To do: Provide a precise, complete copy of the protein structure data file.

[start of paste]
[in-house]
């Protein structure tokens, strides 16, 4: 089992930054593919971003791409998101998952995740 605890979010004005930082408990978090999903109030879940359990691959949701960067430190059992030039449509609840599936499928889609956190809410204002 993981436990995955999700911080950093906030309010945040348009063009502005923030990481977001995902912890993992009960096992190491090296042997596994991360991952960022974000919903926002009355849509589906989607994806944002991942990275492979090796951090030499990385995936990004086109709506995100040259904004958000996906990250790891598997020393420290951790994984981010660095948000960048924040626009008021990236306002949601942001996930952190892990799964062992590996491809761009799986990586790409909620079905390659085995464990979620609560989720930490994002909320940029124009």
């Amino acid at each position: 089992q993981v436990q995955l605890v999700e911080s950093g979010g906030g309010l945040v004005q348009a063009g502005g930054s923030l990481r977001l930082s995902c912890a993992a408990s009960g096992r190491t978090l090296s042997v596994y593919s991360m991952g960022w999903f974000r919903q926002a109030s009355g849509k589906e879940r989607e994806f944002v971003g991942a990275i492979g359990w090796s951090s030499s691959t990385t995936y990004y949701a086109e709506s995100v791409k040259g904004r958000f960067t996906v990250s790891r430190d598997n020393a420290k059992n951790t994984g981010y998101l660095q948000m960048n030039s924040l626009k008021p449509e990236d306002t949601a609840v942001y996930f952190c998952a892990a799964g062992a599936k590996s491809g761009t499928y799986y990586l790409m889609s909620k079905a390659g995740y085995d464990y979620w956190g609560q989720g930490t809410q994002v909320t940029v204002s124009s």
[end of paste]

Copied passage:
[in-house]
């Protein structure tokens, strides 16, 4: 089992930054593919971003791409998101998952995740 605890979010004005930082408990978090999903109030879940359990691959949701960067430190059992030039449509609840599936499928889609956190809410204002 993981436990995955999700911080950093906030309010945040348009063009502005923030990481977001995902912890993992009960096992190491090296042997596994991360991952960022974000919903926002009355849509589906989607994806944002991942990275492979090796951090030499990385995936990004086109709506995100040259904004958000996906990250790891598997020393420290951790994984981010660095948000960048924040626009008021990236306002949601942001996930952190892990799964062992590996491809761009799986990586790409909620079905390659085995464990979620609560989720930490994002909320940029124009």
């Amino acid at each position: 089992q993981v436990q995955l605890v999700e911080s950093g979010g906030g309010l945040v004005q348009a063009g502005g930054s923030l990481r977001l930082s995902c912890a993992a408990s009960g096992r190491t978090l090296s042997v596994y593919s991360m991952g960022w999903f974000r919903q926002a109030s009355g849509k589906e879940r989607e994806f944002v971003g991942a990275i492979g359990w090796s951090s030499s691959t990385t995936y990004y949701a086109e709506s995100v791409k040259g904004r958000f960067t996906v990250s790891r430190d598997n020393a420290k059992n951790t994984g981010y998101l660095q948000m960048n030039s924040l626009k008021p449509e990236d306002t949601a609840v942001y996930f952190c998952a892990a799964g062992a599936k590996s491809g761009t499928y799986y990586l790409m889609s909620k079905a390659g995740y085995d464990y979620w956190g609560q989720g930490t809410q994002v909320t940029v204002s124009s």